Back in the seventeenth century, England’s south west coast became notorious for some of the most famous pirates in European history. Indeed, Hollywood movies immortalised the local accent as the authentic voice of these sea-faring bandits. The area was ideal for illicit smuggling, with its many coves and inlets, and remote location a long way from London…
A deepwater port able to accommodate large ships with all kinds of exotic cargos, Dartmouth is steeped in pirate tradition. As far back as the twelfth century, vast fleets of battleships assembled here, and later pirate ships ready to plunder the high seas. Geoffrey Chaucer visited in 1373 and made one of the pilgrims in his Canterbury Tales – a licensed pirate and town mayor – a local man. In 1620, the Pilgrim Fathers stopped in Dartmouth on their voyage to discover America.
Nowadays though, it’s an altogether more sedentary place, whose stunning beauty draws visitors from all around the world. Located at the estuary of the River Dart, the town is sheltered by the Devon hills which provide a dramatic backdrop. It’s one of the most beautiful parts of the West Country, full of ancient buildings with their own stories to tell, which continue to live and breathe to this day. Around it are Dartmouth Castle and Kingswear Castle.
It contains three beautiful churches – St Petrox (built in the 12th century), St Clement’s (13th century) and St Saviour’s (built in the 14th century). The local Royal Naval College is open during the tourist season, and the Dartmouth Steam Railway is fun. The picturesque Baynard’s Cove was the location for famous BBC television drama, The Onedin Line – and there are many boat cruises you can take, including the PS Kingswear Castle Paddlesteamer. The end of August is a good time to visit, because it’s when the Port of Dartmouth Royal Regatta takes place; there are boat races, fun fairs and air displays.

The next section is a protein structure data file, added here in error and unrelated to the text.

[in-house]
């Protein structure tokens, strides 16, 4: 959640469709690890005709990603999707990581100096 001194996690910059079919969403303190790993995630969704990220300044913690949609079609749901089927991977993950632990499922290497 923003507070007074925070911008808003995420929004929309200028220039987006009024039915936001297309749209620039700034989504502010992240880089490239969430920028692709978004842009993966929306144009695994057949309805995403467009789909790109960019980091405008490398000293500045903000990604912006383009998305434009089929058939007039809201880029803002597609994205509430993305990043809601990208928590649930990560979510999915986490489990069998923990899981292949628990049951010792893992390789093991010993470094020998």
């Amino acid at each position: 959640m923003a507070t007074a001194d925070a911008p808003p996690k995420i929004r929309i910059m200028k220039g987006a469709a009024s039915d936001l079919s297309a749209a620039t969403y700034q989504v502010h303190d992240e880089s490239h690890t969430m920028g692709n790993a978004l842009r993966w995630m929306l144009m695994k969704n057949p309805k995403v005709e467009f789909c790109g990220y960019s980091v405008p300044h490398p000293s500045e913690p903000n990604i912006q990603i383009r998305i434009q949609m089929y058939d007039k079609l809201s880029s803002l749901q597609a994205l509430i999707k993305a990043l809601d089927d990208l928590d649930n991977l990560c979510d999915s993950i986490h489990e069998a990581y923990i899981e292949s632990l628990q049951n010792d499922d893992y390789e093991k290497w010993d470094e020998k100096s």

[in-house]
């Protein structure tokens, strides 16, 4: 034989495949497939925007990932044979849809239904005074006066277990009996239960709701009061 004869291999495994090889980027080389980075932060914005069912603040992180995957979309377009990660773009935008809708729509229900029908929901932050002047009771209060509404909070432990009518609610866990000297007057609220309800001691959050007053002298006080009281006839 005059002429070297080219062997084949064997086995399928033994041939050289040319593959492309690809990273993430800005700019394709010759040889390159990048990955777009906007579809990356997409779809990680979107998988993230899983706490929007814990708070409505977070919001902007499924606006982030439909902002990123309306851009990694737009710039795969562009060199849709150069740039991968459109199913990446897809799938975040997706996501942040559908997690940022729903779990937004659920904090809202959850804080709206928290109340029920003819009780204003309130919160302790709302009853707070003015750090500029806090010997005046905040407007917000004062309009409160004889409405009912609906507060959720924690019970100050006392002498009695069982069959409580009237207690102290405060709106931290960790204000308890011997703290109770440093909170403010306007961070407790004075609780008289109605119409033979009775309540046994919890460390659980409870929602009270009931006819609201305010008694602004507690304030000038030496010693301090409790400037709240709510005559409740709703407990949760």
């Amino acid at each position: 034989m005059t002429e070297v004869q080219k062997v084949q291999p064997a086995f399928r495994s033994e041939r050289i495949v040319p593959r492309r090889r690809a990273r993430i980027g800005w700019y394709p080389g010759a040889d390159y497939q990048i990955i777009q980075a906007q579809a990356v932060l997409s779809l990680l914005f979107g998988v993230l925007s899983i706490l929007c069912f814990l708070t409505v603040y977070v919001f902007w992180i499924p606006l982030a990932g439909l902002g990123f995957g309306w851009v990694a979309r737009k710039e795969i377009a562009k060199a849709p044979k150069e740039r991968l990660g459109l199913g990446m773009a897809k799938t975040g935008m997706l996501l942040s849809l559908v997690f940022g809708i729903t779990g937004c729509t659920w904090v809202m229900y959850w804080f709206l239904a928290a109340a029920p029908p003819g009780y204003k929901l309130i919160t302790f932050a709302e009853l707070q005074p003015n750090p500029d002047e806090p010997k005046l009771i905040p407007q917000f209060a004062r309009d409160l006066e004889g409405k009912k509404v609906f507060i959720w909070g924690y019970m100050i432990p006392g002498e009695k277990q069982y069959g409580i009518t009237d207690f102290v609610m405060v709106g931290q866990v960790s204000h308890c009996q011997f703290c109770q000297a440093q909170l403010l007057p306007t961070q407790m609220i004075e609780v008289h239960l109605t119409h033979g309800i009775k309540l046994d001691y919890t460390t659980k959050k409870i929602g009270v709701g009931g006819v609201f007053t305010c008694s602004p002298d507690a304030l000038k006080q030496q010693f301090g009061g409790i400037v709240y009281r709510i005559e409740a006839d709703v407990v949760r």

Curiously, the town has a railway station, but no railway. Although a railway line to neighbouring Kingswear was built in 1864, local seamen and merchant traders saw it as a threat and demanded that it should not link direct to the already-built station. Instead, to reach the town by rail, you need to go to ‘Kingswear for Dartmouth’ station, then take the Dartmouth Higher Ferry to the town centre. Driving to Dartmouth from London takes around four hours, and also ends with an enjoyable ferry trip across the river. Nowadays, that never-used railway station is a restaurant.
With its restaurants serving superb fresh sea food, there are plenty of fine places to eat, and the interesting boutique shops make for excellent shopping. The town is also very proud of local man Thomas Newcomen, who invented the precursor to the steam engine – a working eighteenth-century example of his ‘atmospheric engine’ is on display here. Indeed, Dartmouth is full of surprises and is an exotic way to spend time on a tour of England’s west country.